Connection is protection. The more connected we feel, the safer we feel. How do we manage that when we need to practice physical distancing? Many of us are feeling alienated and unsafe because we are disconnected from those with whom we normally interact.
It’s normal to feel anxiety, depression, and fear during this time when we are at home. We feel it within ourselves, and observe it in others.
We can have compassion for ourselves and others, as we recognize that our own (and others’) limits to what each of us can tolerate. Being mindful of our emotions can help us make wise choices about how we “self-regulate” when we feel overwhelmed. In addition, mindful communication can deepen relationships and strengthen our connections, enhancing them so that we can enjoy them more as we nurture each other.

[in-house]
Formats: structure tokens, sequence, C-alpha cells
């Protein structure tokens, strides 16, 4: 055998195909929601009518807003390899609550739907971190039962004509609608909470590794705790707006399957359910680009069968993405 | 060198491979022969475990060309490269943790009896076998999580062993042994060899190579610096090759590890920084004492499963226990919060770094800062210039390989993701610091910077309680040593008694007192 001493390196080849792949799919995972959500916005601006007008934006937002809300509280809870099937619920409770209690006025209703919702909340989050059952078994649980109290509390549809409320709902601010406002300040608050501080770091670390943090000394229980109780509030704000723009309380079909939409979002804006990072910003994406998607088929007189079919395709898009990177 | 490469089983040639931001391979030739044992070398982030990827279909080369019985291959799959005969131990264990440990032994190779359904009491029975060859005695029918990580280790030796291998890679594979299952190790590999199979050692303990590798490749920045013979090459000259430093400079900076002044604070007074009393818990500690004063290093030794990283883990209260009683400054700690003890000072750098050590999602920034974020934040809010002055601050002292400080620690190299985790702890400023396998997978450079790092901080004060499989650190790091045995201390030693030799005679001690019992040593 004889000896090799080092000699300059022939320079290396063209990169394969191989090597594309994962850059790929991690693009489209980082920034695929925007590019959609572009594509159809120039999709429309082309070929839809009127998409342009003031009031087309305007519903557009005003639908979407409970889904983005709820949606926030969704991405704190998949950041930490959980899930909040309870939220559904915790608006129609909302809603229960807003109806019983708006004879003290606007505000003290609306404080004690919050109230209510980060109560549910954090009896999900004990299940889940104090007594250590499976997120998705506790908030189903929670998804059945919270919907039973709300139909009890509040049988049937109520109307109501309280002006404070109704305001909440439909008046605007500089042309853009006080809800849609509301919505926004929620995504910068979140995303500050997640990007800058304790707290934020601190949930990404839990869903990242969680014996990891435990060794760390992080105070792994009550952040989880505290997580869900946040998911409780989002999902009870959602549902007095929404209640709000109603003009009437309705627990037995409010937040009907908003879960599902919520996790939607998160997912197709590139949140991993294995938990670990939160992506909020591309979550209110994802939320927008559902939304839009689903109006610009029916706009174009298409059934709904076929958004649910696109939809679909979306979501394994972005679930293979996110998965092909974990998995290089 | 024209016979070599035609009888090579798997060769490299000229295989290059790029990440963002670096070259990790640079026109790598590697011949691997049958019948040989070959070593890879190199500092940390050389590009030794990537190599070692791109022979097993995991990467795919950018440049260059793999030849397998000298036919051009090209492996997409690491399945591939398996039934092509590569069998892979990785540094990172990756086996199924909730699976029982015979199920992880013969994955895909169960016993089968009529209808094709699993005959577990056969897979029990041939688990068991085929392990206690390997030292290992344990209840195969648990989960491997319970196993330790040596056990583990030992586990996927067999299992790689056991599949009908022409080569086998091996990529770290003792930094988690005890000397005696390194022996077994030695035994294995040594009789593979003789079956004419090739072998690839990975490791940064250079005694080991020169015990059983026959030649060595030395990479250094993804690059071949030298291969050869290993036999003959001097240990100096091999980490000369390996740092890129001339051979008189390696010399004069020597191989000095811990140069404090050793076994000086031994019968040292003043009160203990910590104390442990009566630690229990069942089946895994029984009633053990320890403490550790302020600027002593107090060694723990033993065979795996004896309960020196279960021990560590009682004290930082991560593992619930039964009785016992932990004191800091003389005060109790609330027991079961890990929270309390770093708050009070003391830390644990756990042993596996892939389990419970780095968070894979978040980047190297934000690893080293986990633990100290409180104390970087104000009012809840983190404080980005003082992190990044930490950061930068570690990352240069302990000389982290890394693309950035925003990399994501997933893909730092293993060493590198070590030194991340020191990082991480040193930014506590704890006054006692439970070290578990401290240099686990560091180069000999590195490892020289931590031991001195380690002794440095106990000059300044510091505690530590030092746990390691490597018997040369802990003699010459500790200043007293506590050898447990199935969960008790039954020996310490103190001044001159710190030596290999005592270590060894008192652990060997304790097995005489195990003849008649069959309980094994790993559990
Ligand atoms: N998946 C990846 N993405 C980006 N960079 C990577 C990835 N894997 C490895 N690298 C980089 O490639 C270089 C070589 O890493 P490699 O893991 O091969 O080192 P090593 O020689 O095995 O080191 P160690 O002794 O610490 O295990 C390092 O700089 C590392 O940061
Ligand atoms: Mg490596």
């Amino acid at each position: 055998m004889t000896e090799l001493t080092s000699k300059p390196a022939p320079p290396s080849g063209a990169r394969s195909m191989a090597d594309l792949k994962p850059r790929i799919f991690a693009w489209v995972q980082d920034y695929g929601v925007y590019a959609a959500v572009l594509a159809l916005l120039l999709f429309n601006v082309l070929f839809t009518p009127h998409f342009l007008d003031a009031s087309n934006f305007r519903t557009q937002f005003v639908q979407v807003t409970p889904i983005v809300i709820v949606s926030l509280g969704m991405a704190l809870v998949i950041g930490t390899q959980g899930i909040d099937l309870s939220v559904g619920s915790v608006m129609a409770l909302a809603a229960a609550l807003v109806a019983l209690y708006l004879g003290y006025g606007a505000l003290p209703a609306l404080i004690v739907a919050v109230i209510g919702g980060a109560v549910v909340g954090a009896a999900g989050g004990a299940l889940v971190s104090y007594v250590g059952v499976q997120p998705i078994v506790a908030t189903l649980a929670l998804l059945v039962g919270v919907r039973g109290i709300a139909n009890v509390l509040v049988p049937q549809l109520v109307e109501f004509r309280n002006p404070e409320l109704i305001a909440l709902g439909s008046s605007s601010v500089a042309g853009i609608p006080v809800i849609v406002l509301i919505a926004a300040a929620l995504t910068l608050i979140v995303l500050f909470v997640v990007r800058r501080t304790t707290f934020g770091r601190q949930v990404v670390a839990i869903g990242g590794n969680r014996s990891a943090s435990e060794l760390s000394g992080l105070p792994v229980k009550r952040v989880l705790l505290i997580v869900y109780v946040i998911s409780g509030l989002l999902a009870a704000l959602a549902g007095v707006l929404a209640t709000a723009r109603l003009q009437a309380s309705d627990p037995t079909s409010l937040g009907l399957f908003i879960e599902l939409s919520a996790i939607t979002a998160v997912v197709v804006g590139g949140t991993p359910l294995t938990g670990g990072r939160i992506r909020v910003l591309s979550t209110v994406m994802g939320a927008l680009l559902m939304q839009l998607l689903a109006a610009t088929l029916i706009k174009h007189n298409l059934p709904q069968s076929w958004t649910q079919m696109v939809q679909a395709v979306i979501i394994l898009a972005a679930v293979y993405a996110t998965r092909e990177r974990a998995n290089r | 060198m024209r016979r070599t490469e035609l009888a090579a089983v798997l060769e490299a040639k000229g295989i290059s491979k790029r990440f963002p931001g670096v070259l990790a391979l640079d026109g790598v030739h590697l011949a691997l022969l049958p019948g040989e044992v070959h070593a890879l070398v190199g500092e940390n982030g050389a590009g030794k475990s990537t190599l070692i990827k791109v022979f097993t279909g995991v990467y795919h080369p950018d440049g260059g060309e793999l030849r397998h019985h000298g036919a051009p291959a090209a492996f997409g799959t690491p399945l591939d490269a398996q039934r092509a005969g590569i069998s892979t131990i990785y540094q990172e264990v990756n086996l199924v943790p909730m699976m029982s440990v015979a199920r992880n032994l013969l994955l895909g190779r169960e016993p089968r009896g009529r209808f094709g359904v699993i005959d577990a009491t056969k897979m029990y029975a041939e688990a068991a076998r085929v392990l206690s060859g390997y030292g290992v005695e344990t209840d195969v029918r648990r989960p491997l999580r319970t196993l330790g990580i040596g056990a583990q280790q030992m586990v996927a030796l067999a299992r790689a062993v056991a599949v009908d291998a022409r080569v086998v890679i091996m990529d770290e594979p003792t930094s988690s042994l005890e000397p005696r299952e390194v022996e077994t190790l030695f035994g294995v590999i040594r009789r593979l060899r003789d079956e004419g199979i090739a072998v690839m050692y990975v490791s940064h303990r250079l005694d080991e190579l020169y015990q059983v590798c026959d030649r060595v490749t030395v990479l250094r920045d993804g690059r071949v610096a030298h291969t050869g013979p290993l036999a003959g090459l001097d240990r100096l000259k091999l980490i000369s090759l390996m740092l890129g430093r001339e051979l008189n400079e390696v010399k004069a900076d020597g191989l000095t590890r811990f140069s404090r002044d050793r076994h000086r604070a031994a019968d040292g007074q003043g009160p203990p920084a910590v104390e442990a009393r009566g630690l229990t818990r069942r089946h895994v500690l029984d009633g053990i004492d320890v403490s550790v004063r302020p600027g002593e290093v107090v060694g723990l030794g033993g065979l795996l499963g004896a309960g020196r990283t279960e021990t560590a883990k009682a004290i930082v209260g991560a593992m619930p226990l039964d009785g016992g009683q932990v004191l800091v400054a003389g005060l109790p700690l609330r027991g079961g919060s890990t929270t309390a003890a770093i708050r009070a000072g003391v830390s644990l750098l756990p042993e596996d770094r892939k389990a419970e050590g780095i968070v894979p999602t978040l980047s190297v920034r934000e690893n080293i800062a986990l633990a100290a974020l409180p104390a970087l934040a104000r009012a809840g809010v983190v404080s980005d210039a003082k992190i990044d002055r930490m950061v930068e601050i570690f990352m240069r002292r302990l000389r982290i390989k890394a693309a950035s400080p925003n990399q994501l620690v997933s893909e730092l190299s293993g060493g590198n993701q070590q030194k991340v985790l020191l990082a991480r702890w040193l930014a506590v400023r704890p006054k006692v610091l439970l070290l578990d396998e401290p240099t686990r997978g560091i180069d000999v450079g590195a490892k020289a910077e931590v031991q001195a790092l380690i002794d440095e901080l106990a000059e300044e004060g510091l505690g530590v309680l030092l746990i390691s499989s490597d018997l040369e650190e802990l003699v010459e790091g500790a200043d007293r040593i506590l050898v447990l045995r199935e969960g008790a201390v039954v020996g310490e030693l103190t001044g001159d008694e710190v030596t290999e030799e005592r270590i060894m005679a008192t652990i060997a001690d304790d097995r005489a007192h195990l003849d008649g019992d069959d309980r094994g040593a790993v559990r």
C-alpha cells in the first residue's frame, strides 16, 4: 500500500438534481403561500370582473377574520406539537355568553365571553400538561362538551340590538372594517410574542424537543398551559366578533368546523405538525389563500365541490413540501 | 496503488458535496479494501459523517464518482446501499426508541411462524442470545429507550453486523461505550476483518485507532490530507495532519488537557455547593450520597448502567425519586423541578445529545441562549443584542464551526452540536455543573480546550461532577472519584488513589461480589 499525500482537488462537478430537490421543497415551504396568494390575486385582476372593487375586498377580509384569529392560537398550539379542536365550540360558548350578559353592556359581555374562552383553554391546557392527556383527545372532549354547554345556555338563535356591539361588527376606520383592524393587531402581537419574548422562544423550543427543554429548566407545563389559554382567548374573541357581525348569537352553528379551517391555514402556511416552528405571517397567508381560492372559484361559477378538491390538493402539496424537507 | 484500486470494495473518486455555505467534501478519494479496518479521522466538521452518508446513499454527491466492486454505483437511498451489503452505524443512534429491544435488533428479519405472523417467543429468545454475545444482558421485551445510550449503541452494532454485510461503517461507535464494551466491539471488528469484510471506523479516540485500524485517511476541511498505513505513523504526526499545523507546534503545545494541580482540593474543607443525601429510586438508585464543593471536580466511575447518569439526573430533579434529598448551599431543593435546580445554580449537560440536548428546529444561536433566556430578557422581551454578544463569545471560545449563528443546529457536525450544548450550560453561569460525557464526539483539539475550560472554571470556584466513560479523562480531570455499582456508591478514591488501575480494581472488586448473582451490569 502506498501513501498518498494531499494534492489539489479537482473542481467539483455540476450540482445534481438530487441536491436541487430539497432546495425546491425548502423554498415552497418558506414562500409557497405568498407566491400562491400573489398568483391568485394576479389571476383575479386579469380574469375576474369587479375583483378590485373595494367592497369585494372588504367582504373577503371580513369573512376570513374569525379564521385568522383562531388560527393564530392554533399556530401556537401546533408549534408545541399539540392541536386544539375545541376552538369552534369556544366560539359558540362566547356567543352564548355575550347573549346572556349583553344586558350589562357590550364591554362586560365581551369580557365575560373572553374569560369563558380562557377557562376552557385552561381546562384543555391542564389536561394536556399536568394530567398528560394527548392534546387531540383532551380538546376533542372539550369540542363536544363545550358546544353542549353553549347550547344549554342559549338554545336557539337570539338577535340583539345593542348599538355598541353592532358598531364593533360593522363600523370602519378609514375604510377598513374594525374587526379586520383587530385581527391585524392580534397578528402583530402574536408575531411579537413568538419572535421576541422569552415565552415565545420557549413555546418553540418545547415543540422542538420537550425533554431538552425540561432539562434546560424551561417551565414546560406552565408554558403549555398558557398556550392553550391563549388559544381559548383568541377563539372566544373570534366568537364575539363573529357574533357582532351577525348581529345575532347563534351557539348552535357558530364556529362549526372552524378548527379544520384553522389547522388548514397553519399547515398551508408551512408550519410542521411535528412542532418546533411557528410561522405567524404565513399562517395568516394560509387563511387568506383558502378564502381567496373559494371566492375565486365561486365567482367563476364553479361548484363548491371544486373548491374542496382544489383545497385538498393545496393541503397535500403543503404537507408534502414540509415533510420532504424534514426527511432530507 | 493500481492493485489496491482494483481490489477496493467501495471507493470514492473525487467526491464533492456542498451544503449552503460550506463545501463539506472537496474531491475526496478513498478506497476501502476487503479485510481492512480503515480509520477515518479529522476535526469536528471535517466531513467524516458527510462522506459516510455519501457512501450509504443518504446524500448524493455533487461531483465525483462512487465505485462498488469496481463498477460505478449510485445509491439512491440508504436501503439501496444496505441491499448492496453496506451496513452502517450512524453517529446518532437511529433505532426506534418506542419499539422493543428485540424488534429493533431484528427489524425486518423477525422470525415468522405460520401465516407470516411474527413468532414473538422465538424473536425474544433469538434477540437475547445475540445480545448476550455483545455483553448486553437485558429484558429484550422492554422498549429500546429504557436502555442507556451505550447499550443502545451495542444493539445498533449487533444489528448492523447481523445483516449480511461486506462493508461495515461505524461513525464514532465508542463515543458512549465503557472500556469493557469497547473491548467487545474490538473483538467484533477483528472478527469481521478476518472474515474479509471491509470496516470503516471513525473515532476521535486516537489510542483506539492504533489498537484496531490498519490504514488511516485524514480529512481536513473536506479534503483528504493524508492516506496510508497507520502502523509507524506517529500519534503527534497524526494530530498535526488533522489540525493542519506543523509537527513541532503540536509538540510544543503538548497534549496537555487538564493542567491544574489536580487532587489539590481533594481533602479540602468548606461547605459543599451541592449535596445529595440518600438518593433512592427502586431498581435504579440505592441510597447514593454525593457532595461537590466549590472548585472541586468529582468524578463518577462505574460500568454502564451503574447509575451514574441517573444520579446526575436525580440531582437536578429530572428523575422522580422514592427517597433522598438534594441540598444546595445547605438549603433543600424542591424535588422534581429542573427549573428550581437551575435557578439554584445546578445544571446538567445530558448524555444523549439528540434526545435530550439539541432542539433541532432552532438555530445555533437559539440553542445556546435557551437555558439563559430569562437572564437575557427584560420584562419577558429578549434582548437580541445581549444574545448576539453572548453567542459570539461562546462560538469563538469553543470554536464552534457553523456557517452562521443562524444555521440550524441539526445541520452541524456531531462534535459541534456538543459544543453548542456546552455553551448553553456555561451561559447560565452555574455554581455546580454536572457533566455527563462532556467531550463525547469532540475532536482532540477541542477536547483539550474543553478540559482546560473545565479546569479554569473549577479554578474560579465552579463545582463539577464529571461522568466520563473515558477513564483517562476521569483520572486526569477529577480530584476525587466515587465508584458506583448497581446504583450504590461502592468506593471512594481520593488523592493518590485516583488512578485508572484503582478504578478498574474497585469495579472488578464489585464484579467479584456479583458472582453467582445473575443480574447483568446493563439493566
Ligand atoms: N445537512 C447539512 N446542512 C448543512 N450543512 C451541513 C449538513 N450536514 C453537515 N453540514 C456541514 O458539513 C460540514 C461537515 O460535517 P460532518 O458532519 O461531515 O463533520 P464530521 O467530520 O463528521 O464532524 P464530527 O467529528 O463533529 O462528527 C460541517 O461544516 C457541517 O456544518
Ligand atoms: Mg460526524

We can reach out to others, as well as connect with our own selves through activities such as meditating, listening to music, looking at art, or gardening.
Show up more fully. Presence is nurturing. Connecting with a friend through FaceTime can be sustaining and mutually beneficial especially when we make the effort to be present. We can talk with someone about a shared memory, described in detail, each contributing a specific recollection so that both feel nourished by the connection.
Notice the Good. It is easy to dwell on the isolation and what is absent from our lives right now. It takes intention and effort to notice the good things, and stay with those thoughts and feelings. It may be helpful to think of someone in our lives who is important to us, and then ask ourselves what makes them important to us. What is it about this person we appreciate? Making the time and effort to reflect on what we value about this person can help us feel more connected.
Express Appreciation. Identify one thing someone has said or done in the last few days or week that you appreciate. Let that person know how their actions made you feel and why you appreciate what they said or did.